Sali Herman

1898 - 1993 Balmain 1975
  • oil on canvas
136.9 cm x 83.7 cm

Sali Herman was in his late thirties by the time he arrived in Australia, having spent some teenage years absorbing the artistic life of Paris before studying art in his native Zurich, working as a painter and running an art dealing business. Herman was among the Jewish émigrés who enriched the realms of Australian art and culture, in which he engaged with energetic enthusiasm during his long life.

Herman arrived in Melbourne in 1937 and briefly studied at the centre of modernism in that city, the George Bell school, before visiting Sydney and deciding to stay.

I fell in love with Sydney. Because of these little roads going up and down, at the houses I saw here. They had character here. […] Much more cosmopolitan. I felt more at home.[1]

While the artist travelled extensively around Australia, he is best known for depicting the inner-city streets of working-class Sydney. In 1944, his painting of the McElhone Stairs in Woolloomooloo won the Wynne Prize – a controversial choice for The Bulletin’s art critic, who lamented the depiction of one of Sydney’s ‘slummiest aspects’.[2]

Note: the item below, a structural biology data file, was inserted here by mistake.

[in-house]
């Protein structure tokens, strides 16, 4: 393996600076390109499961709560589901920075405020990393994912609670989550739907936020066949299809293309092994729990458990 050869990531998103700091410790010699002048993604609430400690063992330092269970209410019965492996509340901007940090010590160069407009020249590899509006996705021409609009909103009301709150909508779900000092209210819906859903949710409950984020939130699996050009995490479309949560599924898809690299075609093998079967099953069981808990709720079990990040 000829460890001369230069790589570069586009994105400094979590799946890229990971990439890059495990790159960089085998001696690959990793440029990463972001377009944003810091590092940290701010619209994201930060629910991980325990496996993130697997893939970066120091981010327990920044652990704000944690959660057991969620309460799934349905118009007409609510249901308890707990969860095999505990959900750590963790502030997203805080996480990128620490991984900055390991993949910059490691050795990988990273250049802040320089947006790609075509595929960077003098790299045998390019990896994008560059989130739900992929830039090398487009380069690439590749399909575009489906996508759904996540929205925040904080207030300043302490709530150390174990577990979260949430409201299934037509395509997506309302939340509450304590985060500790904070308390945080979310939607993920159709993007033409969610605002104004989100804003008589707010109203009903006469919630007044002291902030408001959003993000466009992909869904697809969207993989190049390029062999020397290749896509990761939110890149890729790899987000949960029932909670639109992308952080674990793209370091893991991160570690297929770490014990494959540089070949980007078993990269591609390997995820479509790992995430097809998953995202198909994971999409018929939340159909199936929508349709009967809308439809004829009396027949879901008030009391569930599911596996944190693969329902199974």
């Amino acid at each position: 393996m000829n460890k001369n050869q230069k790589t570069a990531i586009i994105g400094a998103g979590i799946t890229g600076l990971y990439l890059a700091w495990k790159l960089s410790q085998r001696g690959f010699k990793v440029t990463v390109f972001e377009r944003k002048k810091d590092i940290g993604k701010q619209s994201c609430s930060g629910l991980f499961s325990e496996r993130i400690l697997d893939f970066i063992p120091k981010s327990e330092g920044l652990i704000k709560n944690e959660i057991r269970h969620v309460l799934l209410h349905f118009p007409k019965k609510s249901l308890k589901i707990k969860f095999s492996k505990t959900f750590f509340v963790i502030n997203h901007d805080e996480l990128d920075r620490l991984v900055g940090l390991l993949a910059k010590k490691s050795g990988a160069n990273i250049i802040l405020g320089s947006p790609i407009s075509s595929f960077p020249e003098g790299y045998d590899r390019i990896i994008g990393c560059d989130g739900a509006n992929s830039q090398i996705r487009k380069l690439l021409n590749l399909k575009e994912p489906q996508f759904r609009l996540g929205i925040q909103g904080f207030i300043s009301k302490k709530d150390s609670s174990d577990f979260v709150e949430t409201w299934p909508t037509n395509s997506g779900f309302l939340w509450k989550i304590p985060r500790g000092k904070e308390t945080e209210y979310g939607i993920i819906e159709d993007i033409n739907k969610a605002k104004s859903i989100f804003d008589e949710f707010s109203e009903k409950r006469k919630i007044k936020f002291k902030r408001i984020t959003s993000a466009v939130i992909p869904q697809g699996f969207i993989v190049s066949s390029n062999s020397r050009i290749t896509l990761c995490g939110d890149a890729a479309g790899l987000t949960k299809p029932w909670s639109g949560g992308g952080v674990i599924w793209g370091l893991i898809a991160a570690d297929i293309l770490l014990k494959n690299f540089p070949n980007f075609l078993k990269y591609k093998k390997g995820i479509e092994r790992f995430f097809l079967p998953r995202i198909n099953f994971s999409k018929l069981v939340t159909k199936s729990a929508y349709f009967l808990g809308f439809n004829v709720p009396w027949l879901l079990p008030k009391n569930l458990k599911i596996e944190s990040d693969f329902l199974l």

This image of the narrow terrace houses of Balmain is a late iteration of that enduring theme. The painting was made when the artist was in his late 70s and Sydney’s working-class neighbourhoods were on the cusp of transformation. Ideas of urban heritage and ways of seeing the city’s built landscapes were evolving.  Sali Herman’s decision to place those gritty streets on canvas and on gallery walls had played its own part in that shift.

For many of my street scenes in the beginning Iʼve been insulted. Why paint the bloody slums and why paint all this and that when you have the harbour and beautiful gum trees? But, to me, a painting is a subject, a means to create. Painting, again, is only another medium to writing or music. In writing, we do not only write pretty stories. If you donʼt like the book you get in front of you, then just forget about the book. Read another one.[3]

Text  by Robyn Johnston

[1] From transcript of Sali Herman interview with James Gleeson, 23 November 1978

[2] The Australian Dictionary of Biography Volume 19 2021

[3] Gleeson interview

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The Wesfarmers Collection of Australian Art acknowledges all Aboriginal and Torres Strait Islander Traditional Custodians of Country and recognises their continuing connection to land, sea, culture and community. We pay our respects to Elders past and present.

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